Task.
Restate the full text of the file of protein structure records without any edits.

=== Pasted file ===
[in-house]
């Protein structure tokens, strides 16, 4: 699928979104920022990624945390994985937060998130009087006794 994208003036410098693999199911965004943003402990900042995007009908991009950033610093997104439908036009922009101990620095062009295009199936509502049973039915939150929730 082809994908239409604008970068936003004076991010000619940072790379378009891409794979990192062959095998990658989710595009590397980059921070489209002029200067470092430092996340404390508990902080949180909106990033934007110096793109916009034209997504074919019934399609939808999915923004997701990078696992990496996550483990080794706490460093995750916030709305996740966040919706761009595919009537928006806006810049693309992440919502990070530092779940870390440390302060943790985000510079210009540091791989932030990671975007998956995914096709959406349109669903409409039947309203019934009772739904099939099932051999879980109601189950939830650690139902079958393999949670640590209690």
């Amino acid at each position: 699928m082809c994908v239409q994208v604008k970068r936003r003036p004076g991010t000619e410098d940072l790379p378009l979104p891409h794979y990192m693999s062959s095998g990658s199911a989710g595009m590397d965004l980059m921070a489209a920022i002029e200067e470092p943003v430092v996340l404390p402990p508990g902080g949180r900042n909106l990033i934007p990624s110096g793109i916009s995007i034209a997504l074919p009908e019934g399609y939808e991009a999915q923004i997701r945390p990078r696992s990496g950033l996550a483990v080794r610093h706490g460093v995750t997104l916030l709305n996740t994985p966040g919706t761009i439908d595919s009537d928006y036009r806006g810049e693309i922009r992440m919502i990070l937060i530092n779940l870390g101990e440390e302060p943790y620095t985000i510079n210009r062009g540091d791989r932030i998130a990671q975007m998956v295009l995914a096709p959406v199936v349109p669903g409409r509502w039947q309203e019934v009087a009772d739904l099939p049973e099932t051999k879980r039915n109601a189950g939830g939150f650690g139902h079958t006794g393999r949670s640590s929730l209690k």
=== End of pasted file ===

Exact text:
[in-house]
């Protein structure tokens, strides 16, 4: 699928979104920022990624945390994985937060998130009087006794 994208003036410098693999199911965004943003402990900042995007009908991009950033610093997104439908036009922009101990620095062009295009199936509502049973039915939150929730 082809994908239409604008970068936003004076991010000619940072790379378009891409794979990192062959095998990658989710595009590397980059921070489209002029200067470092430092996340404390508990902080949180909106990033934007110096793109916009034209997504074919019934399609939808999915923004997701990078696992990496996550483990080794706490460093995750916030709305996740966040919706761009595919009537928006806006810049693309992440919502990070530092779940870390440390302060943790985000510079210009540091791989932030990671975007998956995914096709959406349109669903409409039947309203019934009772739904099939099932051999879980109601189950939830650690139902079958393999949670640590209690």
């Amino acid at each position: 699928m082809c994908v239409q994208v604008k970068r936003r003036p004076g991010t000619e410098d940072l790379p378009l979104p891409h794979y990192m693999s062959s095998g990658s199911a989710g595009m590397d965004l980059m921070a489209a920022i002029e200067e470092p943003v430092v996340l404390p402990p508990g902080g949180r900042n909106l990033i934007p990624s110096g793109i916009s995007i034209a997504l074919p009908e019934g399609y939808e991009a999915q923004i997701r945390p990078r696992s990496g950033l996550a483990v080794r610093h706490g460093v995750t997104l916030l709305n996740t994985p966040g919706t761009i439908d595919s009537d928006y036009r806006g810049e693309i922009r992440m919502i990070l937060i530092n779940l870390g101990e440390e302060p943790y620095t985000i510079n210009r062009g540091d791989r932030i998130a990671q975007m998956v295009l995914a096709p959406v199936v349109p669903g409409r509502w039947q309203e019934v009087a009772d739904l099939p049973e099932t051999k879980r039915n109601a189950g939830g939150f650690g139902h079958t006794g393999r949670s640590s929730l209690k």